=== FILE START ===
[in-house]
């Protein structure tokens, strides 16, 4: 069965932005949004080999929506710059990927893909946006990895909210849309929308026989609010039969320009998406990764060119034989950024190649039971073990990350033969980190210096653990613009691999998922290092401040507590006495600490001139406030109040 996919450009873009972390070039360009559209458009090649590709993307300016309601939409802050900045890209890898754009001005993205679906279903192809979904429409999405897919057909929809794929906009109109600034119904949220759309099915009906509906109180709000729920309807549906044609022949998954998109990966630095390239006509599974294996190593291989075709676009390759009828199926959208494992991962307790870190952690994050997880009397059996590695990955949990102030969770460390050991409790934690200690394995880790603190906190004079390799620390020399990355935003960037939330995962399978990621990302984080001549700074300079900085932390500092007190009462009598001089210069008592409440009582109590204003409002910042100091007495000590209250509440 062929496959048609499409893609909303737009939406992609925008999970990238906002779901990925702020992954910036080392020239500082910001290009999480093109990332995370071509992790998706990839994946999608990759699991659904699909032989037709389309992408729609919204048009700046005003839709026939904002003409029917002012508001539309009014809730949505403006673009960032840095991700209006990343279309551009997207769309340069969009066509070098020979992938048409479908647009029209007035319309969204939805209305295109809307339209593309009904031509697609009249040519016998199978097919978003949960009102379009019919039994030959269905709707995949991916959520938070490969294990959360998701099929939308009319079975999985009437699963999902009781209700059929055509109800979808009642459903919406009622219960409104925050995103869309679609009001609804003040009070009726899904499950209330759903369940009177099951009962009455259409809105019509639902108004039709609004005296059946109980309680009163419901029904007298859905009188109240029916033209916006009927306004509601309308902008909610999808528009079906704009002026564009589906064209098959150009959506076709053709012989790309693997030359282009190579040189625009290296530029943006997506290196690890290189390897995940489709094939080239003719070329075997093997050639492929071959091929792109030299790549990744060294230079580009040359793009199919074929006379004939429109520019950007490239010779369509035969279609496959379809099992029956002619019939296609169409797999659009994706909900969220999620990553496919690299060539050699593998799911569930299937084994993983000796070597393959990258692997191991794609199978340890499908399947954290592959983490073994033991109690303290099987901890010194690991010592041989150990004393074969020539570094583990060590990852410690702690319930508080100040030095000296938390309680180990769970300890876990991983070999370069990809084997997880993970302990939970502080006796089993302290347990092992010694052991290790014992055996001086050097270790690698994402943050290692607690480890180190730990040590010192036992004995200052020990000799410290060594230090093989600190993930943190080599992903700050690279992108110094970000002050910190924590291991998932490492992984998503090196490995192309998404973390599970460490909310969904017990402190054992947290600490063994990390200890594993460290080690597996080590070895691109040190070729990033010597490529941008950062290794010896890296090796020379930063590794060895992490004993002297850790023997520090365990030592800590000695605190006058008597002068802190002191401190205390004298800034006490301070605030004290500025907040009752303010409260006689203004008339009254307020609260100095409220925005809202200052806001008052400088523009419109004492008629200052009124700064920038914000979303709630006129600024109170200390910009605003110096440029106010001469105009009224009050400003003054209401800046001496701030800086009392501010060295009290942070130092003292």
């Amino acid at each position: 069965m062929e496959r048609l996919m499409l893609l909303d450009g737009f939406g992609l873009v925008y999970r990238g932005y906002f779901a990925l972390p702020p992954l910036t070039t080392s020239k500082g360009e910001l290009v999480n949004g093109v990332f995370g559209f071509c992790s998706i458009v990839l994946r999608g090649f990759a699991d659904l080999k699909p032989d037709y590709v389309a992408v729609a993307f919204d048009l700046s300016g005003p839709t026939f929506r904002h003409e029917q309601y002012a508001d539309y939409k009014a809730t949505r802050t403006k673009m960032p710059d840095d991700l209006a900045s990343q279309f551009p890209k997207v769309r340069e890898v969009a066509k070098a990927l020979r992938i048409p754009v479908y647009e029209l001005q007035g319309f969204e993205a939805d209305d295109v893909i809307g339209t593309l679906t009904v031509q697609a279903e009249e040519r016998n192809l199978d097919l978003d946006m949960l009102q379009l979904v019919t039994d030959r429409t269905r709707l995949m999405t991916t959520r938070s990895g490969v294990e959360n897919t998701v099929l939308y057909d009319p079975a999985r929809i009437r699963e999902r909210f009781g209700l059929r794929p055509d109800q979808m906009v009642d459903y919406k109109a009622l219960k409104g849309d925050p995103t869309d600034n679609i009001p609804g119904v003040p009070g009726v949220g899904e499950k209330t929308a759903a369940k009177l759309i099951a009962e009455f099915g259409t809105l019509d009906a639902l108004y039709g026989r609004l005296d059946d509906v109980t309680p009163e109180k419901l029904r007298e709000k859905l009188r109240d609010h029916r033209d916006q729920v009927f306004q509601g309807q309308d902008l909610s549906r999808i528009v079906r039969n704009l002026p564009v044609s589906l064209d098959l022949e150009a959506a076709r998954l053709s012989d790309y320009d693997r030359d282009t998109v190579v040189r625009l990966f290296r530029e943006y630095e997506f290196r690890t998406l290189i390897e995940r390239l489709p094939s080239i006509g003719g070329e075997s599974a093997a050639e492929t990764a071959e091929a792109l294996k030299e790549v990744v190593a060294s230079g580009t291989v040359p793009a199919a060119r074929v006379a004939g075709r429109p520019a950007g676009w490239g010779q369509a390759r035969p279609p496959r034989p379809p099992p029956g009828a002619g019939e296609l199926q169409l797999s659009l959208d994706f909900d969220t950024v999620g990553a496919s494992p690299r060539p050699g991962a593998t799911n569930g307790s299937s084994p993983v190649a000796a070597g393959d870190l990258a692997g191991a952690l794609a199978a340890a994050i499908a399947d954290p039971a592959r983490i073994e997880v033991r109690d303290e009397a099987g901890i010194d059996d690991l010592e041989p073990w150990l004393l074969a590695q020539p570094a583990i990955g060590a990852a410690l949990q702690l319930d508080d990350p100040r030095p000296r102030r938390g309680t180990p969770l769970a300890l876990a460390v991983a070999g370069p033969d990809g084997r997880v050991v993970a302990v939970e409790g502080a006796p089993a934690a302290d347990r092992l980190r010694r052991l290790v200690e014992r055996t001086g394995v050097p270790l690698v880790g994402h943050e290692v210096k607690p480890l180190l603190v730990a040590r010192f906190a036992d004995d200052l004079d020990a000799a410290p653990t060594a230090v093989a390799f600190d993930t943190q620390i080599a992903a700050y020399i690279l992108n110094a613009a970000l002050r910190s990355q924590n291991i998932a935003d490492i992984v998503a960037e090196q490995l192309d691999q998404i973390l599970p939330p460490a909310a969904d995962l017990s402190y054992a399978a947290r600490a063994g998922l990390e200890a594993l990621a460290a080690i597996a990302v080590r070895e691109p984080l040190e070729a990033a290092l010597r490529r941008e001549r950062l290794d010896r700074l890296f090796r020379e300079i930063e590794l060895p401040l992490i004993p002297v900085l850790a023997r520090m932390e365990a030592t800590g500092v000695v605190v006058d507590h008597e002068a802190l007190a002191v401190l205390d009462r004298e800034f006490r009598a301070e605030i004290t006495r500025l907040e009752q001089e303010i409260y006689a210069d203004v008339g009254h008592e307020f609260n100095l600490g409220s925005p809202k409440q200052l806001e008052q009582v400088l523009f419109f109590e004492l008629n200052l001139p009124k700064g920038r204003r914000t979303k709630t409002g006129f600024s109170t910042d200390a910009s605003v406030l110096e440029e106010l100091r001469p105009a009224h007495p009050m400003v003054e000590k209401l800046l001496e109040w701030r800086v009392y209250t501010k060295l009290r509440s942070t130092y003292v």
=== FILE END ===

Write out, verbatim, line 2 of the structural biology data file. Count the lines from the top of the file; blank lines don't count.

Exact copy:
């Protein structure tokens, strides 16, 4: 069965932005949004080999929506710059990927893909946006990895909210849309929308026989609010039969320009998406990764060119034989950024190649039971073990990350033969980190210096653990613009691999998922290092401040507590006495600490001139406030109040 996919450009873009972390070039360009559209458009090649590709993307300016309601939409802050900045890209890898754009001005993205679906279903192809979904429409999405897919057909929809794929906009109109600034119904949220759309099915009906509906109180709000729920309807549906044609022949998954998109990966630095390239006509599974294996190593291989075709676009390759009828199926959208494992991962307790870190952690994050997880009397059996590695990955949990102030969770460390050991409790934690200690394995880790603190906190004079390799620390020399990355935003960037939330995962399978990621990302984080001549700074300079900085932390500092007190009462009598001089210069008592409440009582109590204003409002910042100091007495000590209250509440 062929496959048609499409893609909303737009939406992609925008999970990238906002779901990925702020992954910036080392020239500082910001290009999480093109990332995370071509992790998706990839994946999608990759699991659904699909032989037709389309992408729609919204048009700046005003839709026939904002003409029917002012508001539309009014809730949505403006673009960032840095991700209006990343279309551009997207769309340069969009066509070098020979992938048409479908647009029209007035319309969204939805209305295109809307339209593309009904031509697609009249040519016998199978097919978003949960009102379009019919039994030959269905709707995949991916959520938070490969294990959360998701099929939308009319079975999985009437699963999902009781209700059929055509109800979808009642459903919406009622219960409104925050995103869309679609009001609804003040009070009726899904499950209330759903369940009177099951009962009455259409809105019509639902108004039709609004005296059946109980309680009163419901029904007298859905009188109240029916033209916006009927306004509601309308902008909610999808528009079906704009002026564009589906064209098959150009959506076709053709012989790309693997030359282009190579040189625009290296530029943006997506290196690890290189390897995940489709094939080239003719070329075997093997050639492929071959091929792109030299790549990744060294230079580009040359793009199919074929006379004939429109520019950007490239010779369509035969279609496959379809099992029956002619019939296609169409797999659009994706909900969220999620990553496919690299060539050699593998799911569930299937084994993983000796070597393959990258692997191991794609199978340890499908399947954290592959983490073994033991109690303290099987901890010194690991010592041989150990004393074969020539570094583990060590990852410690702690319930508080100040030095000296938390309680180990769970300890876990991983070999370069990809084997997880993970302990939970502080006796089993302290347990092992010694052991290790014992055996001086050097270790690698994402943050290692607690480890180190730990040590010192036992004995200052020990000799410290060594230090093989600190993930943190080599992903700050690279992108110094970000002050910190924590291991998932490492992984998503090196490995192309998404973390599970460490909310969904017990402190054992947290600490063994990390200890594993460290080690597996080590070895691109040190070729990033010597490529941008950062290794010896890296090796020379930063590794060895992490004993002297850790023997520090365990030592800590000695605190006058008597002068802190002191401190205390004298800034006490301070605030004290500025907040009752303010409260006689203004008339009254307020609260100095409220925005809202200052806001008052400088523009419109004492008629200052009124700064920038914000979303709630006129600024109170200390910009605003110096440029106010001469105009009224009050400003003054209401800046001496701030800086009392501010060295009290942070130092003292």